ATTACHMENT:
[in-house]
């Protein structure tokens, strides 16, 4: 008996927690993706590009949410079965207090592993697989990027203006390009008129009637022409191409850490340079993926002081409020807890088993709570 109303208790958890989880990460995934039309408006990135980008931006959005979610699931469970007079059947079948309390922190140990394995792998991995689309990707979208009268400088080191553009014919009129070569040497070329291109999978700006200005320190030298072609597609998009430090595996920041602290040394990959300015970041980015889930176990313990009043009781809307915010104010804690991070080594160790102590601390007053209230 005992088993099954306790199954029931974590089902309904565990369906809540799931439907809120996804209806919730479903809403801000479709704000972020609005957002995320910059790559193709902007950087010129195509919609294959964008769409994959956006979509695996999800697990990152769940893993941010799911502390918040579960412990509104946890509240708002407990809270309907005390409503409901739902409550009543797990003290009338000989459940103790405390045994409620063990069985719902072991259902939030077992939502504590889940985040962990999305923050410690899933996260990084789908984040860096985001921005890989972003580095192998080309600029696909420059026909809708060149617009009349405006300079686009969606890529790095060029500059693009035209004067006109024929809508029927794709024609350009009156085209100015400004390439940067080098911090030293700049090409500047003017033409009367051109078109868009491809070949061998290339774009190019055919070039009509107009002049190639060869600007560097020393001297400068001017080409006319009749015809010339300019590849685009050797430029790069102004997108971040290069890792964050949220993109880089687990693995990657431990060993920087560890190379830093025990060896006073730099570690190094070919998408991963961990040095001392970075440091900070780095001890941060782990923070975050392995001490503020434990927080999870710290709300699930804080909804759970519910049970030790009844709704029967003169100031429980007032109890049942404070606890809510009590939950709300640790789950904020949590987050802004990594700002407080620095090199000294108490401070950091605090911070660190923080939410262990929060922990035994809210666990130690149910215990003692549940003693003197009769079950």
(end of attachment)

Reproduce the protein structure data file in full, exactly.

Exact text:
[in-house]
């Protein structure tokens, strides 16, 4: 008996927690993706590009949410079965207090592993697989990027203006390009008129009637022409191409850490340079993926002081409020807890088993709570 109303208790958890989880990460995934039309408006990135980008931006959005979610699931469970007079059947079948309390922190140990394995792998991995689309990707979208009268400088080191553009014919009129070569040497070329291109999978700006200005320190030298072609597609998009430090595996920041602290040394990959300015970041980015889930176990313990009043009781809307915010104010804690991070080594160790102590601390007053209230 005992088993099954306790199954029931974590089902309904565990369906809540799931439907809120996804209806919730479903809403801000479709704000972020609005957002995320910059790559193709902007950087010129195509919609294959964008769409994959956006979509695996999800697990990152769940893993941010799911502390918040579960412990509104946890509240708002407990809270309907005390409503409901739902409550009543797990003290009338000989459940103790405390045994409620063990069985719902072991259902939030077992939502504590889940985040962990999305923050410690899933996260990084789908984040860096985001921005890989972003580095192998080309600029696909420059026909809708060149617009009349405006300079686009969606890529790095060029500059693009035209004067006109024929809508029927794709024609350009009156085209100015400004390439940067080098911090030293700049090409500047003017033409009367051109078109868009491809070949061998290339774009190019055919070039009509107009002049190639060869600007560097020393001297400068001017080409006319009749015809010339300019590849685009050797430029790069102004997108971040290069890792964050949220993109880089687990693995990657431990060993920087560890190379830093025990060896006073730099570690190094070919998408991963961990040095001392970075440091900070780095001890941060782990923070975050392995001490503020434990927080999870710290709300699930804080909804759970519910049970030790009844709704029967003169100031429980007032109890049942404070606890809510009590939950709300640790789950904020949590987050802004990594700002407080620095090199000294108490401070950091605090911070660190923080939410262990929060922990035994809210666990130690149910215990003692549940003693003197009769079950």